This Week in Petroleum History – July 4 to July 10
July 4, 1906 – Louisiana conserves Natural Gas
Joining the growing number of U.S. states with producing oil and natural gas wells, Louisiana enacts conservation measures to prevent waste. The Louisiana State Legislature passes an act “to protect the natural gas fields of this state.”
The conservation law imposes penalties for “failure to cap out of control wells, doing injury to pipe lines, or wastefully burning natural gas from any well into the air.”
The measure is a result of lessons learned from Indiana and other early natural gas producing states. See Indiana Natural Gas Boom.
July 6, 1988 – North Sea Tragedy
An explosion and fire on Occidental Petroleum’s Piper Alpha offshore production platform in the North Sea results in the deaths of 167 out of 224 personnel. It remains the petroleum industry’s most deadly offshore disaster.
At the time of the explosion, Piper Alpha – originally designed for oil production – was receiving natural gas from two platforms while exporting gas to a compression platform. According to safety consultant Gary Karasek, “the initial explosion was caused by a misunderstanding of the readiness of a gas condensate pump that had been removed from service for maintenance of it’s pressure safety valve.”
New offshore platform designs and operation engineering, evacuation technologies and safety procedures emerged following an official inquiry. “It was a ground-breaking effort, with numerous detailed findings and 106 recommendations, which were readily accepted by industry.”
July 7, 1947 – Sid Richardson starts Foundation
Independent producer Sid W. Richardson establishes a multimillion dollar foundation to benefit Texas hospitals and schools. One of the wealthiest men in the nation at the time (estimated worth of up to $800 million), Richardson had made oil discoveries as early as 1919 before struggling for more than a decade.
“In 1933, however, with a small investment and a friend with drilling know-how, he turned his oil business into a booming enterprise,” explains the Sid Richardson Foundation. A partner in Richardson and Bass, Oil Producers, he also served as president of Sid Richardson Gasoline Company in Kermit, Texas, Sid Richardson Carbon Company in Odessa, and Sid W. Richardson Inc., in Fort Worth.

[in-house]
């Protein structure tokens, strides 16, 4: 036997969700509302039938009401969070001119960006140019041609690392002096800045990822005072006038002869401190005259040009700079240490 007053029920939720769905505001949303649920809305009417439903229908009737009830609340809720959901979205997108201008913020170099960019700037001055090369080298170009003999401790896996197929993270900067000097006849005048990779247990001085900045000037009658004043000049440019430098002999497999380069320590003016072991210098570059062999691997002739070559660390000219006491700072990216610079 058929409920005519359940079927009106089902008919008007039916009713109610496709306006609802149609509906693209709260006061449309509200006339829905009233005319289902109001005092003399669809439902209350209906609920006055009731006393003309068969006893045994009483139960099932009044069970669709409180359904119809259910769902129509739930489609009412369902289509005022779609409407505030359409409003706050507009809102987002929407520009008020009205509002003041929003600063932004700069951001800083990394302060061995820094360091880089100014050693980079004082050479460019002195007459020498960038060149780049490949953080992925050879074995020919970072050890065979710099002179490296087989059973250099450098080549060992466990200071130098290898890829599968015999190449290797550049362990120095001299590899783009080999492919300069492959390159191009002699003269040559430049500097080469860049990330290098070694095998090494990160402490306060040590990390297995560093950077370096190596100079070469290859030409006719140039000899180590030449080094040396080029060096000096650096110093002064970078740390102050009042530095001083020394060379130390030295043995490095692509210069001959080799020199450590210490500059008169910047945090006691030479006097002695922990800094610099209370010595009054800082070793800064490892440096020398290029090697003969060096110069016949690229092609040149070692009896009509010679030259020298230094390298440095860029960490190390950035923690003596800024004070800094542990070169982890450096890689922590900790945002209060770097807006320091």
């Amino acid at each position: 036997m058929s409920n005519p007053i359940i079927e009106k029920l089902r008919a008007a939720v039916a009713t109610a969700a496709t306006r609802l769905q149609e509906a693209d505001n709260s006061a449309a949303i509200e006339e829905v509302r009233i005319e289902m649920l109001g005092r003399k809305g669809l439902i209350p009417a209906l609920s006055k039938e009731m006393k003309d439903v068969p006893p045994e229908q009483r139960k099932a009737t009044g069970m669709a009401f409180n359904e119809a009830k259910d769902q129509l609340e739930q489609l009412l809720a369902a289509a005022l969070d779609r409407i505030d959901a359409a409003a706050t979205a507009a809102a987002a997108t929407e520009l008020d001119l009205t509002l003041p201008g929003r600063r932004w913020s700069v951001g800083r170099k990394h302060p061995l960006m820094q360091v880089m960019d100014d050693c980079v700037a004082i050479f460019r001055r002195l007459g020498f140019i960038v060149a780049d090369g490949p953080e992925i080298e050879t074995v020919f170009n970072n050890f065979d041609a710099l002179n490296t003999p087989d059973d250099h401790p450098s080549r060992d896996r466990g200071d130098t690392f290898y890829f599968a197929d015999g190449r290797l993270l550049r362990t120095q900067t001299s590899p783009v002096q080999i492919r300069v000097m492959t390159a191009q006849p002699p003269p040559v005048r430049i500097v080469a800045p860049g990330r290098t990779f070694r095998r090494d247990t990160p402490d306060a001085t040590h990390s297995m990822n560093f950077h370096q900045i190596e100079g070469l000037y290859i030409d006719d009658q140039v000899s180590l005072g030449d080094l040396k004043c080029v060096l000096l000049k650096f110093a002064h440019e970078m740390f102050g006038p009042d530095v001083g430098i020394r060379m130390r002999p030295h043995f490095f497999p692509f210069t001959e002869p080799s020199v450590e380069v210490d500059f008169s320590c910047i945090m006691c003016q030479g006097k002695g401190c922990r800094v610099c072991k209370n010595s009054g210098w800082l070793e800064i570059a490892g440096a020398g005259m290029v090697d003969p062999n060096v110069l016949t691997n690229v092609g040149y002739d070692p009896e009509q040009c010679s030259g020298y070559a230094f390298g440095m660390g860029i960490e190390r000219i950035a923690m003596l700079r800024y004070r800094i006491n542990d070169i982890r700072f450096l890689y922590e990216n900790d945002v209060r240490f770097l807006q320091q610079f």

“Mr. Sid” as he was called, “numbered among his friends Presidents to shoeshine boys,” notes the foundation. He also became an avid collector of paintings by Frederic Remington and Charles M. Russell that today are on permanent exhibit in Fort Worth in the Sid Richardson Museum, which is supported by the foundation.
July 8, 1937 – Ambitious Oil Pier approved
President Franklin Roosevelt’s Secretary of War approves an ambitious plan to build a one-mile pier into the Gulf of Mexico to explore for oil.
War Secretary Harry Woodring approves an application to drill near McFaddin Beach, Texas, by the Humble Oil and Refining Company (later Texaco thanks to a discovery at Sour Lake). The 60 acre lease is about eight miles east of High Island in Galveston County.
Humble Oil builds the experimental one-mile pier and erects three drilling rigs to search for oil; all three wells are dry holes. A hurricane will destroy the pier in 1938. Visit the Ocean Star Offshore Drilling Rig Museum and Education Center on Galveston Island.
July 9, 1815 – Early Natural Gas Discovery
Natural gas is discovered accidentally by Capt. James Wilson during the digging of a salt brine well within the present city limits of Charleston, West Virginia (Virginia in 1815). Earlier, a young George Washington had noted “burning springs” along the Kanawha River in his 1775 diary. Washington, who had surveyed western Virginia, was awarded tracts of the land in Wirt County, which in the 1860s would experience one of America’s earliest oil booms. Visit the Oil & Gas Museum in Parkersburg, West Virginia.
July 9, 1883 – Finding Oil in the Land of Oz
The future world-famous author of the children’s novel The Wonderful Wizard of Oz starts a business selling petroleum products in Syracuse, New York. The store offers lubricants, oils, greases – and “Baum’s Castorine, the great axle oil.”
L. Frank Baum – whose father has found great success in early Pennsylvania oilfields – serves as chief salesman for Baum’s Castorine Company, which is still in operation. Reporting on the opening, the Syracuse Daily Courier newspaper notes that Baum’s Castorine was a rust-resistant axle grease concoction for machinery, buggies, and wagons. The axle grease was advertised to be “so smooth it makes the horses laugh.”
Baum’s connection to the petroleum industry began decades earlier when his father closed the family barrel-making business to risk his fortunes in the oilfields. Although Baum will sell the axle oil business in 1900, one Oz historian – after researching company records at its current location in Rome, New York – proclaims the Tin Man can trace his roots to Baum’s Castorine. Read more in Oil in the Land of Oz.
Listen online to “Remember When Wednesdays” on the weekday morning radio program Exploring Energy, 9 a.m to 10 a.m. (Eastern Time). Bruce Wells calls in on the last Wednesday of every month to discuss petroleum history. Please support the American Oil & Gas Historical Society today with a tax-deductible donation. © This Week in Petroleum History, AOGHS 2016.